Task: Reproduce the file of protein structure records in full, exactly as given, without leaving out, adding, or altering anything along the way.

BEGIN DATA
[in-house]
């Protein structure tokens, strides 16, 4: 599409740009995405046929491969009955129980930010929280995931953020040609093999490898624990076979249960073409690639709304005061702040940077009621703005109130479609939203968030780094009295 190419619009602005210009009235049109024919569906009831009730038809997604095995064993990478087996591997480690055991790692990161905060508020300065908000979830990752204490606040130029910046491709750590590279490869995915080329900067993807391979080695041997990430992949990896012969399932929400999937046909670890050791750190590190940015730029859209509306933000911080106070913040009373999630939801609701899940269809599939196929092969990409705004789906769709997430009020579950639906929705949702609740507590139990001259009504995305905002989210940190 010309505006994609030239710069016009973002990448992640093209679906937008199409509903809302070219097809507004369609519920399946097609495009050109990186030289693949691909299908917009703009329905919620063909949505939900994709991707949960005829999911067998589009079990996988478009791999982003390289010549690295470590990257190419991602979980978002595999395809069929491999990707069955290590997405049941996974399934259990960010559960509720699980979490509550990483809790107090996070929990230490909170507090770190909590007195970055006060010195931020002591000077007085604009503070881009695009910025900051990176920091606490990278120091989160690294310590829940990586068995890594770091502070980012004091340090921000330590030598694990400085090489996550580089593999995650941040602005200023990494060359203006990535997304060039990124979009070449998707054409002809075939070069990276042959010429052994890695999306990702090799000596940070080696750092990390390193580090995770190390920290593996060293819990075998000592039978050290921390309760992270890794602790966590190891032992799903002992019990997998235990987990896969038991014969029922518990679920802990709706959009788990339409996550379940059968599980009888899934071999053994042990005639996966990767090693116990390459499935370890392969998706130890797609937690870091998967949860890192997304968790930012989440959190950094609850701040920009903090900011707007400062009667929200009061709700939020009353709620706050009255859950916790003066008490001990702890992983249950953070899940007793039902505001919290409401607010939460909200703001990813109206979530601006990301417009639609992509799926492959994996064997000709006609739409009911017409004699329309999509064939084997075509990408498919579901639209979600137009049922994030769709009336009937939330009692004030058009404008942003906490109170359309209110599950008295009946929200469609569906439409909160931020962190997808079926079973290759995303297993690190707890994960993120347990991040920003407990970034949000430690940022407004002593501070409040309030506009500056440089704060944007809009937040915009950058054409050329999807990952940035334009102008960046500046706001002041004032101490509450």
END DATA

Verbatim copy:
[in-house]
């Protein structure tokens, strides 16, 4: 599409740009995405046929491969009955129980930010929280995931953020040609093999490898624990076979249960073409690639709304005061702040940077009621703005109130479609939203968030780094009295 190419619009602005210009009235049109024919569906009831009730038809997604095995064993990478087996591997480690055991790692990161905060508020300065908000979830990752204490606040130029910046491709750590590279490869995915080329900067993807391979080695041997990430992949990896012969399932929400999937046909670890050791750190590190940015730029859209509306933000911080106070913040009373999630939801609701899940269809599939196929092969990409705004789906769709997430009020579950639906929705949702609740507590139990001259009504995305905002989210940190 010309505006994609030239710069016009973002990448992640093209679906937008199409509903809302070219097809507004369609519920399946097609495009050109990186030289693949691909299908917009703009329905919620063909949505939900994709991707949960005829999911067998589009079990996988478009791999982003390289010549690295470590990257190419991602979980978002595999395809069929491999990707069955290590997405049941996974399934259990960010559960509720699980979490509550990483809790107090996070929990230490909170507090770190909590007195970055006060010195931020002591000077007085604009503070881009695009910025900051990176920091606490990278120091989160690294310590829940990586068995890594770091502070980012004091340090921000330590030598694990400085090489996550580089593999995650941040602005200023990494060359203006990535997304060039990124979009070449998707054409002809075939070069990276042959010429052994890695999306990702090799000596940070080696750092990390390193580090995770190390920290593996060293819990075998000592039978050290921390309760992270890794602790966590190891032992799903002992019990997998235990987990896969038991014969029922518990679920802990709706959009788990339409996550379940059968599980009888899934071999053994042990005639996966990767090693116990390459499935370890392969998706130890797609937690870091998967949860890192997304968790930012989440959190950094609850701040920009903090900011707007400062009667929200009061709700939020009353709620706050009255859950916790003066008490001990702890992983249950953070899940007793039902505001919290409401607010939460909200703001990813109206979530601006990301417009639609992509799926492959994996064997000709006609739409009911017409004699329309999509064939084997075509990408498919579901639209979600137009049922994030769709009336009937939330009692004030058009404008942003906490109170359309209110599950008295009946929200469609569906439409909160931020962190997808079926079973290759995303297993690190707890994960993120347990991040920003407990970034949000430690940022407004002593501070409040309030506009500056440089704060944007809009937040915009950058054409050329999807990952940035334009102008960046500046706001002041004032101490509450």